Mr. Passin said that Firebird had neither sought such a license nor needed one. He added that an expert had reviewed the venture for him and concluded that it was legal.
Some analysts worry that any oil exploitation would fortify Mr. Kim and others in the country's ruling elite. "The security risk is not small, as the oil business in D.P.R.K. is exclusively handled by the Communist Party and the military," said Keun-Wook Paik, an expert on North Korean oil at the research institution Chatham House, using the abbreviation for the Democratic People's Republic of Korea, the country's official name. "It will be a kind of Pandora box opening."
Mr. Passin dismisses such concerns.
He said business with North Korea would both benefit ordinary people and encourage the totalitarian state apparatus to become "more open and less harsh." Besides, he argued, if the West avoided commerce with unsavory nations, much of the world would be off limits.
"I believe there are companies that will emerge out of the D.P.R.K. that will be of lasting importance," he said. "That will survive for centuries."
Moncement Plant Tour – Part 1
January 14 (World Cement) Building a greenfield cement plant in any location is not without its challenges. Building a greenfield cement plant in the Gobi Desert, Mongolia, where there is a lack of both water and infrastructure, is more challenging still. But Mongolian mining and construction company, Monpolymet Group, took on this challenge and in August 2015 its subsidiary company Moncement Building Materials began commissioning at the Senj Sant plant.
Background and financing
Initial work on the project began in 2008 with the first limestone mine exploration and permits. Much of the preliminary research had already been undertaken by the time the European Bank for Reconstruction and Development (EBRD) came on as a major investor in the project in May 2013. The EBRD was attracted not only by the need for investment in the region and the plans for the plant to utilise the best available technology, but also by the fact that Moncement is led by a strong female team with a high environmental and social consciousness, and a strong sense of responsibility and integrity. A further loan agreement was signed in April 2014, which covers 50% of the debt. The remaining 50% was financed by the Development Bank of Mongolia.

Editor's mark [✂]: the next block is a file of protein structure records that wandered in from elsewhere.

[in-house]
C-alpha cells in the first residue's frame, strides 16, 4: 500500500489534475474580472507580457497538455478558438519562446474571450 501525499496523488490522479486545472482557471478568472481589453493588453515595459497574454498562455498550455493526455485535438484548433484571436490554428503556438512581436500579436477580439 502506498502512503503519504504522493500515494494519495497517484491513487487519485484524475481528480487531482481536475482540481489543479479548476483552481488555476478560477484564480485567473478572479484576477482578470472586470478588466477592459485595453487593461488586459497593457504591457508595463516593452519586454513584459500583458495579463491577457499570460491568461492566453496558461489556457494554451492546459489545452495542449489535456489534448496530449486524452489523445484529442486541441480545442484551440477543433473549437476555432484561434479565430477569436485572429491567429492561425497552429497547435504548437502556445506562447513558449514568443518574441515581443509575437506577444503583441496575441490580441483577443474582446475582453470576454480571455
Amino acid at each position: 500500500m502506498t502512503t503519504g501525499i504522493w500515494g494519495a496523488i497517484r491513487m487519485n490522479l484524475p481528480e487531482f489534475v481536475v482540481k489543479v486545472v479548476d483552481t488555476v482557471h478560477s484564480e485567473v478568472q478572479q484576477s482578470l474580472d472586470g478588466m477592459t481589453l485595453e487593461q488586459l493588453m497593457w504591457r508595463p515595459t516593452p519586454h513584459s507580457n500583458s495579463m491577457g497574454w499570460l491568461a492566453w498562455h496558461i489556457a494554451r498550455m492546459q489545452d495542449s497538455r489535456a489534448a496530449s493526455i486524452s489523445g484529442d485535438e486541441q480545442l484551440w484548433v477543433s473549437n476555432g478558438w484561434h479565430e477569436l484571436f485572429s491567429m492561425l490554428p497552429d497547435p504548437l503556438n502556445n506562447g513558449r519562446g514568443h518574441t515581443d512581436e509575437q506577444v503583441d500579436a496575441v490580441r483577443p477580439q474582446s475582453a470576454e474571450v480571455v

The EBRD is currently the largest financial investor in Mongolia, with over e1.1 billion invested to date. About 9% of these investments have gone to companies operating in the building materials sector, and almost all the investments support private sector companies and banks. The EBRD is focused on supporting projects that foster growth and innovation and promote a country's transition to market economies.
Mongolia's cement industry
In 2014, cement consumption in Mongolia reached around 2 million t, equivalent to a per capita consumption of 650 kg. As much of 80% of this was imported from China, as Mongolia had just one significant cement operation. The main market for cement is Ulaanbaatar, where increasing urbanisation is spurring on housing construction. From 2016 onwards, important public projects and foreign investments are planned that will increase cement demand, while new entrants such as Moncement are joining the market and will, over the next five years or so, be able to meet all of the country's needs, putting an end to imports.
In addition to the new cement plant, Moncement has also started work on a new cement terminal in Ulaanbaatar, which is expected to be completed in 3Q16. The two projects together will give a total capacity of 1 million tpy of cement, enough to provide 30 – 40% of the anticipated market demand in 2016. An additional production line is also planned at the plant, though the timing of this second phase has not yet been announced.
Choosing the location
The location of the plant in Orgun Soum was chosen based on the availability of limestone reserves and its accessibility to Ulaanbaatar (540 km away) and Sainshand via a direct rail connection situated close by. An extension linking the existing railway with the plant was built as part of the project. Two sites were looked at in Orgun, but ultimately the Senj Sant site was chosen for logistic and environmental reasons, being downwind of the existing village, which should reduce the potential impact of the plant on the local community.
This is part three of a three-part article written by Katherine Guenioui for World Cement's January 2016 issue and abridged for the website. Subscribers can read the full issue by signing in, and can also catch up on-the-go via our new app for Apple and Android. Check back tomorrow for part two of the article on www.worldcement.com.